Brayton, Charles Ray
- Patrick T. Conley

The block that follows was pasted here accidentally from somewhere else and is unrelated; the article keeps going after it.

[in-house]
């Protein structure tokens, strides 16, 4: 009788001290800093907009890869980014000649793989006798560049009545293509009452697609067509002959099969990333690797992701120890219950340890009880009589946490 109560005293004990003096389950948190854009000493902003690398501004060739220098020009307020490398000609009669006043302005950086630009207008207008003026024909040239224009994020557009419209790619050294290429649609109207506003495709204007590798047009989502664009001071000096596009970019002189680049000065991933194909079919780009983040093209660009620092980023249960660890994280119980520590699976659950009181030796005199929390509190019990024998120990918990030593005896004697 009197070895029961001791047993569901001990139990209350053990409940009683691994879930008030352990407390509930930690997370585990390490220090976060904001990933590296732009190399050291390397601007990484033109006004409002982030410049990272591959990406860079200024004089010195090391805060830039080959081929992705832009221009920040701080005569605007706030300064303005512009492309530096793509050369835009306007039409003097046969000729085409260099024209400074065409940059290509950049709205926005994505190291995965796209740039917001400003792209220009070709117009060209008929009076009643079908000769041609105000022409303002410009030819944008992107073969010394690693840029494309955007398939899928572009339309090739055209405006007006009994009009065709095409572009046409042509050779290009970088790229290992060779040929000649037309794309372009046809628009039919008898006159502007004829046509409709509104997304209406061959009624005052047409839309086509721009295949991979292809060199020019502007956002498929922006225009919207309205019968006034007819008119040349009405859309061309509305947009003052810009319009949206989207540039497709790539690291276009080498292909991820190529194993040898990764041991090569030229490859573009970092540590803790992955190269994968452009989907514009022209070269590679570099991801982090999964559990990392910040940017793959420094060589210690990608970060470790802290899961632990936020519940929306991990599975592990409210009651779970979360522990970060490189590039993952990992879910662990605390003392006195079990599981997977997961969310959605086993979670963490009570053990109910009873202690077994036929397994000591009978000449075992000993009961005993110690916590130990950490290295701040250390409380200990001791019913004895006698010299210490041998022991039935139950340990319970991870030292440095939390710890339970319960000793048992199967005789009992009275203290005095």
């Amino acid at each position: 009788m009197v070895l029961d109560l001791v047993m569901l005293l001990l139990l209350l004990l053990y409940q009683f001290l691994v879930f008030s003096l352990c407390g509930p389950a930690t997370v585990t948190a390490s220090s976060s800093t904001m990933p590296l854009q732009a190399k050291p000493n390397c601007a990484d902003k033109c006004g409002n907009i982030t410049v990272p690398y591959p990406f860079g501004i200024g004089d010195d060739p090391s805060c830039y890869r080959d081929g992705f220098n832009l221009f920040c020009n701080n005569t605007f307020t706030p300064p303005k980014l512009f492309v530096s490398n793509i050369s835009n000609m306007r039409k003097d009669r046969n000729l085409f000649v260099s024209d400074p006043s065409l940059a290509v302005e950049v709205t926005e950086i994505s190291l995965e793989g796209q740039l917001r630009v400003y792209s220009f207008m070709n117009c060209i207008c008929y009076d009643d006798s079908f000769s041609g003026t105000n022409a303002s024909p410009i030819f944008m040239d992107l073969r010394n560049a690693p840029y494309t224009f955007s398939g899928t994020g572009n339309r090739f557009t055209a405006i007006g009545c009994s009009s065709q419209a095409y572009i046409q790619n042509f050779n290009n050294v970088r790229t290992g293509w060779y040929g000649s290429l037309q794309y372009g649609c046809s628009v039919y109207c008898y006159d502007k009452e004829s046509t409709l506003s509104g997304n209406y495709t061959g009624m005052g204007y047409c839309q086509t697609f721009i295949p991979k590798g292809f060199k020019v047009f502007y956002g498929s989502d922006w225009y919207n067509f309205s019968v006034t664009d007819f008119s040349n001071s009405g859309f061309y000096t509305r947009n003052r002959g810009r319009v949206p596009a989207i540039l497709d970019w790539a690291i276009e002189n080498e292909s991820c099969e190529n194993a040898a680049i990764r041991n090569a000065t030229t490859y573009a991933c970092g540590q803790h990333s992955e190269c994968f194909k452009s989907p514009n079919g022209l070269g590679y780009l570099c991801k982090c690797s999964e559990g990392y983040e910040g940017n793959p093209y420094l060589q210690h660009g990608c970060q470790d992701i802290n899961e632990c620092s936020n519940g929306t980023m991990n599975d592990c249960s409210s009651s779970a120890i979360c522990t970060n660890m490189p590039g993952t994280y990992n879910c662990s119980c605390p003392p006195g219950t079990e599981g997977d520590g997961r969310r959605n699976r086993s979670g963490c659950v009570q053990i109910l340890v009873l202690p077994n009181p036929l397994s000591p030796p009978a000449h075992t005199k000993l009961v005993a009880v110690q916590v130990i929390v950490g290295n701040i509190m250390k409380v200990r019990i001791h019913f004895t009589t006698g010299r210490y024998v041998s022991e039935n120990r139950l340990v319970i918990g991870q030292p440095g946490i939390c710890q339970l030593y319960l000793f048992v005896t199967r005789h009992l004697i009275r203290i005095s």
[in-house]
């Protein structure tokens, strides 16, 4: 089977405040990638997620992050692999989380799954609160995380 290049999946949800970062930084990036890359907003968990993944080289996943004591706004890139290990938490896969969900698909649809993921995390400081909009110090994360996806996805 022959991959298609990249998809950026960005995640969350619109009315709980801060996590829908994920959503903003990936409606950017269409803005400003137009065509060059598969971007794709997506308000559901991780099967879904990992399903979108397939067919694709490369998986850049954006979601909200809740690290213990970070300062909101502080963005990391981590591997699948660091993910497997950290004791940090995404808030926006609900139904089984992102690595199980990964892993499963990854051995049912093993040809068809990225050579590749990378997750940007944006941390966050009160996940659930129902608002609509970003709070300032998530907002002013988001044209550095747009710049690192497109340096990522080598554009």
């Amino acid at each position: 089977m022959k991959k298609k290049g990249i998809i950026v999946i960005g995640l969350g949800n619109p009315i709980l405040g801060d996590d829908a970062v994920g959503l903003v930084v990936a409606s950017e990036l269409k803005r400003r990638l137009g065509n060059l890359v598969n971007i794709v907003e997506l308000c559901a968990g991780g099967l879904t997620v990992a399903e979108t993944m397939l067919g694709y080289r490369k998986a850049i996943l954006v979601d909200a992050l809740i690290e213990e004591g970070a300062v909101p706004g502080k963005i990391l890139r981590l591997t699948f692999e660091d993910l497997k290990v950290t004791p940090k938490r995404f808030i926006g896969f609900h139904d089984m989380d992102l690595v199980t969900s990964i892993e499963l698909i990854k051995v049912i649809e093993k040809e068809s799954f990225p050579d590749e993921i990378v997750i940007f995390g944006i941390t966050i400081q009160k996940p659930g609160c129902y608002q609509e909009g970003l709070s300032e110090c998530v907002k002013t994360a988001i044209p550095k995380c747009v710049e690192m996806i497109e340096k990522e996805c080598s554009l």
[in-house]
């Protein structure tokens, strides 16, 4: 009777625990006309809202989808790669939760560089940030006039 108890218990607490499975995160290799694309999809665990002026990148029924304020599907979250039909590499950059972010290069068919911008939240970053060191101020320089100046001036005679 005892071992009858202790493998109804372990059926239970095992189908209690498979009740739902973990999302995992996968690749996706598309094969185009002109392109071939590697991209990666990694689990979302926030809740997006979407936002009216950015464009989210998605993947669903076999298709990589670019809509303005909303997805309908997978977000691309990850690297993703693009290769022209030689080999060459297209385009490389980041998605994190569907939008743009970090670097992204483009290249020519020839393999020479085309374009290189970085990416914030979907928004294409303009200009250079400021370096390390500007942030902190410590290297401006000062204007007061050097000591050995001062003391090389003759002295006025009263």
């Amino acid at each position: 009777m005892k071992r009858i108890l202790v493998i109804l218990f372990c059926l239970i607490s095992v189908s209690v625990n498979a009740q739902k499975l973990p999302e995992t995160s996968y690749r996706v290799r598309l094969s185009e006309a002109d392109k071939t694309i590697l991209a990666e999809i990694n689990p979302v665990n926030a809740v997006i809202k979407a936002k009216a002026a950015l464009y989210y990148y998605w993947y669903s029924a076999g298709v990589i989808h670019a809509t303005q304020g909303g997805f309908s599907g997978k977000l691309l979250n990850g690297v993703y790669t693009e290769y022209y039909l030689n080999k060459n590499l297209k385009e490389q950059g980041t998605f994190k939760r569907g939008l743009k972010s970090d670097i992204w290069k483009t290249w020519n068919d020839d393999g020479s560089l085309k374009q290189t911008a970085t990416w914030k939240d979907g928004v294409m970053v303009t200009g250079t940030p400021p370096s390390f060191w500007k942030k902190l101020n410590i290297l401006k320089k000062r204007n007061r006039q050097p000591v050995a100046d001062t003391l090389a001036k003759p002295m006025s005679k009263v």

Brayton, Charles Ray (16 August 1840–23 September 1910), soldier and politician, was born in the village of Apponaug in the town of Warwick, Rhode Island, the son of William Daniel Brayton, a Republican congressman (1857–1861), and Anna Ward Clarke. He traced his Rhode Island roots back to 1643 and the founding of Warwick. He first attended nearby East Greenwich Academy, then studied at the Fruit Hill Classical Academy in North Providence, and finally entered Brown University in 1859. He was scheduled to graduate in the class of 1863 but left college in 1861 to organize a Warwick company for the Third Rhode Island Volunteers, a heavy artillery unit. As an artillery officer Brayton served in such sieges and battles as those at Fort Pulaski, Fort Sumter, Fort Wagner, Drury’s Bluff, Laurel Hill, Fort Burnham, and Petersburg. In March 1864 he was appointed chief of artillery for the Department of the South, a post he held until his discharge in 1865, when he was allowed to retire with the rank of brigadier general of volunteers. In March 1865 he married Antoinette Percival Belden, daughter of Brayton’s headmaster at Fruit Hill Classical Academy; the couple had one child....